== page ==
We have the second Cambridge Julia Meetup.
This time with a planned speaker, as well as time for adhoc short talks after.
Come for a chill meetup, drink some coffee and meet other Julia users.
Pizza will be provided at 7:00pm,
and we will aim to start the main talk at 7:45pm.
For the short adhoc talks they will be occuring shortly after our main speaker (details on that below).
Feel welcome to give short demonstrations of anything you think is cool.
There will be plenty of time for anyone who wishes to give a 5-10 minute half-planned talk, if one is so inclined.
## Title: You have data and I have distributions: a talk on Turing.jl and Bijectors.jl
You have data? What a coincidence; I have distributions! I know distributions. I have the best distributions.
If you come to this talk I'll tell you a bunch of different ways to get a distribution for your data. Some distributions will be (asymptotically) exact and some approximate. Nonetheless, if you want a distribution for you data this is definitively the place to be.
We'll look at using
- Bayesian inference to obtain distributions over latent/"hidden" variables given data,
- mean-field variational inference to _approximately_ do the same,
- neural networks (a particular class called normalising flows) to approximately do the same but _even better_, and more.
Then we'll finish off with a ludicrous display of using learned normalising flows inside a generative model which we will then run exact Bayesian inference on! It will be wild.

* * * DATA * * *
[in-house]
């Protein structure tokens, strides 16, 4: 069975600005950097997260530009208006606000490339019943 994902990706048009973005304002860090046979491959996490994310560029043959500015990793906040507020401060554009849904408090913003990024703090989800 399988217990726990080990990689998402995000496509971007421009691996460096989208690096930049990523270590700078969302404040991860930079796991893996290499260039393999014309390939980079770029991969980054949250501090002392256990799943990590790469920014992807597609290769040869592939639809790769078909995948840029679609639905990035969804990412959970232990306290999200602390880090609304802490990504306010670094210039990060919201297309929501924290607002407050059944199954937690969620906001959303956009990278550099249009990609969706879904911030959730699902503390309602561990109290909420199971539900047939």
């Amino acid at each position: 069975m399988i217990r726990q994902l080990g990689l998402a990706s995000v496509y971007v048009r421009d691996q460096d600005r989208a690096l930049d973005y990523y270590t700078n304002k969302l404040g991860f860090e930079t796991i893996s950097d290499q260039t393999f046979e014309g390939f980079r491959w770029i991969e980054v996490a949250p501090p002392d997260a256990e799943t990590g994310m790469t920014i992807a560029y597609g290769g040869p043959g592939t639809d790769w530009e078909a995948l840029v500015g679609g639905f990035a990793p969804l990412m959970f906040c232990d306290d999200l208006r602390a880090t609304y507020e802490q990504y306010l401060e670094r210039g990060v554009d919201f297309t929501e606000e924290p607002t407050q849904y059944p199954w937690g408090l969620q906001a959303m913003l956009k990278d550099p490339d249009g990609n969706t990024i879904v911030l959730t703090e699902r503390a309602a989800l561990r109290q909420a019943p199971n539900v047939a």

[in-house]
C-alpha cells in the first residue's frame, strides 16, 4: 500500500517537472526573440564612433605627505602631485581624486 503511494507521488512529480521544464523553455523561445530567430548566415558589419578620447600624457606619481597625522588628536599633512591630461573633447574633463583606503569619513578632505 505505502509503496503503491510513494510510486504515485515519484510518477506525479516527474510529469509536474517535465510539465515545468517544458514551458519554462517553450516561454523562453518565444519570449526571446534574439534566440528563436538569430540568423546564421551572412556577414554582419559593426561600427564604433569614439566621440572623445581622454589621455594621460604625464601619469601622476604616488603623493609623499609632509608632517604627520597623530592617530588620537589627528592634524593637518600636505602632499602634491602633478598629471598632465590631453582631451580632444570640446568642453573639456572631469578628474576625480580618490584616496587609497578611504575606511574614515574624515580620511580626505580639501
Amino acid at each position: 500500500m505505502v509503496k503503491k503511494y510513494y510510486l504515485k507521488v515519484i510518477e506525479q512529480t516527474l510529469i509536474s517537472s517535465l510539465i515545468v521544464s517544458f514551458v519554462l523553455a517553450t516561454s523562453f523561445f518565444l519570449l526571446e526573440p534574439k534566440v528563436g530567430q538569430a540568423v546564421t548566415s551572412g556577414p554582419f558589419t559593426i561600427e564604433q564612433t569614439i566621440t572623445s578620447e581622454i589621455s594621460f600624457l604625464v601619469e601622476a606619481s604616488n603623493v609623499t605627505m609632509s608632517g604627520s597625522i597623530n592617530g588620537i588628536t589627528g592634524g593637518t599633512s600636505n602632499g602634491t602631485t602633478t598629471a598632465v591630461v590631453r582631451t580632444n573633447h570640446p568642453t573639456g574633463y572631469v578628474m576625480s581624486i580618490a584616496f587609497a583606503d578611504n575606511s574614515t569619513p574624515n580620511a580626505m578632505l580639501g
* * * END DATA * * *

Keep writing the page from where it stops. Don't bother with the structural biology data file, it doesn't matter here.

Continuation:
No idea what I'm talking about? Don't worry; we'll decode this alphabet-soup together.
This will also be a nice example of how Julia allow composable and performant implementations without sacrificing convenience. If you thought Julia was awesome before this talk, be prepared to have your opinion be confirmed!
## Our speaker: Tor Fjelde
Hey. My name is Tor, like the onion browser or the norse god. Neither are fitting; I'm not a man of many layers nor am I long-haired and muscular. I'm currently working as a research assistant in the Machine Learning group at University of Cambridge where I a lot of my time on developing variational inference for the probabilistic programming language Turing.jl. In the more recent weeks my work has been on a different package focused on transformations of distributions, called Bijectors.jl. It's all related to probabilities, and it's all good fun.
And like you, I of course loooove Julia!
If you are thinking about visiting from London, Invenia Labs is a 20 minute walk from the train-station.
This meetup is just a day after the London Meetup.
Do both, it will be great.
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